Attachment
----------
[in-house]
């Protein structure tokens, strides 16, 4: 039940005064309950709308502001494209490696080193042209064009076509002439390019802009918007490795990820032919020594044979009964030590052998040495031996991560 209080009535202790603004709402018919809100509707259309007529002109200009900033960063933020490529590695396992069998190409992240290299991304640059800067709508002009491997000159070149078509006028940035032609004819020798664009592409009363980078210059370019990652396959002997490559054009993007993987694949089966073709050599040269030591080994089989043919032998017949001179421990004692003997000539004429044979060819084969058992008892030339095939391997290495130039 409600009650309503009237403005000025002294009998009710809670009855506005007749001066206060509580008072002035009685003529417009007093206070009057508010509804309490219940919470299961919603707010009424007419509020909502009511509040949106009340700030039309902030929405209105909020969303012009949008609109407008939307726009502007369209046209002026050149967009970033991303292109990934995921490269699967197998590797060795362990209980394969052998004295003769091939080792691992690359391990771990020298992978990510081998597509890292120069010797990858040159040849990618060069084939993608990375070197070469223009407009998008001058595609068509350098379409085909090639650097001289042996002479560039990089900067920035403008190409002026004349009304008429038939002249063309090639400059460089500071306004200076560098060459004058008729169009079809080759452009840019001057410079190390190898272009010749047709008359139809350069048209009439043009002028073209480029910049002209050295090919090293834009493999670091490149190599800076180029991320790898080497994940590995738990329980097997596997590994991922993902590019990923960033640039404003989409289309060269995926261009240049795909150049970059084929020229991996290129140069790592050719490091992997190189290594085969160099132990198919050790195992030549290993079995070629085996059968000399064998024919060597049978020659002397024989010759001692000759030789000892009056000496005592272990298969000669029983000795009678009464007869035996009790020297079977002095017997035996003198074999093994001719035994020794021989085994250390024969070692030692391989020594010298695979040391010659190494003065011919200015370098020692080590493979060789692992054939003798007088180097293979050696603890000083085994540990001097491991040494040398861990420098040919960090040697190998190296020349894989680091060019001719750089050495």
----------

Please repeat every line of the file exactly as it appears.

[in-house]
């Protein structure tokens, strides 16, 4: 039940005064309950709308502001494209490696080193042209064009076509002439390019802009918007490795990820032919020594044979009964030590052998040495031996991560 209080009535202790603004709402018919809100509707259309007529002109200009900033960063933020490529590695396992069998190409992240290299991304640059800067709508002009491997000159070149078509006028940035032609004819020798664009592409009363980078210059370019990652396959002997490559054009993007993987694949089966073709050599040269030591080994089989043919032998017949001179421990004692003997000539004429044979060819084969058992008892030339095939391997290495130039 409600009650309503009237403005000025002294009998009710809670009855506005007749001066206060509580008072002035009685003529417009007093206070009057508010509804309490219940919470299961919603707010009424007419509020909502009511509040949106009340700030039309902030929405209105909020969303012009949008609109407008939307726009502007369209046209002026050149967009970033991303292109990934995921490269699967197998590797060795362990209980394969052998004295003769091939080792691992690359391990771990020298992978990510081998597509890292120069010797990858040159040849990618060069084939993608990375070197070469223009407009998008001058595609068509350098379409085909090639650097001289042996002479560039990089900067920035403008190409002026004349009304008429038939002249063309090639400059460089500071306004200076560098060459004058008729169009079809080759452009840019001057410079190390190898272009010749047709008359139809350069048209009439043009002028073209480029910049002209050295090919090293834009493999670091490149190599800076180029991320790898080497994940590995738990329980097997596997590994991922993902590019990923960033640039404003989409289309060269995926261009240049795909150049970059084929020229991996290129140069790592050719490091992997190189290594085969160099132990198919050790195992030549290993079995070629085996059968000399064998024919060597049978020659002397024989010759001692000759030789000892009056000496005592272990298969000669029983000795009678009464007869035996009790020297079977002095017997035996003198074999093994001719035994020794021989085994250390024969070692030692391989020594010298695979040391010659190494003065011919200015370098020692080590493979060789692992054939003798007088180097293979050696603890000083085994540990001097491991040494040398861990420098040919960090040697190998190296020349894989680091060019001719750089050495």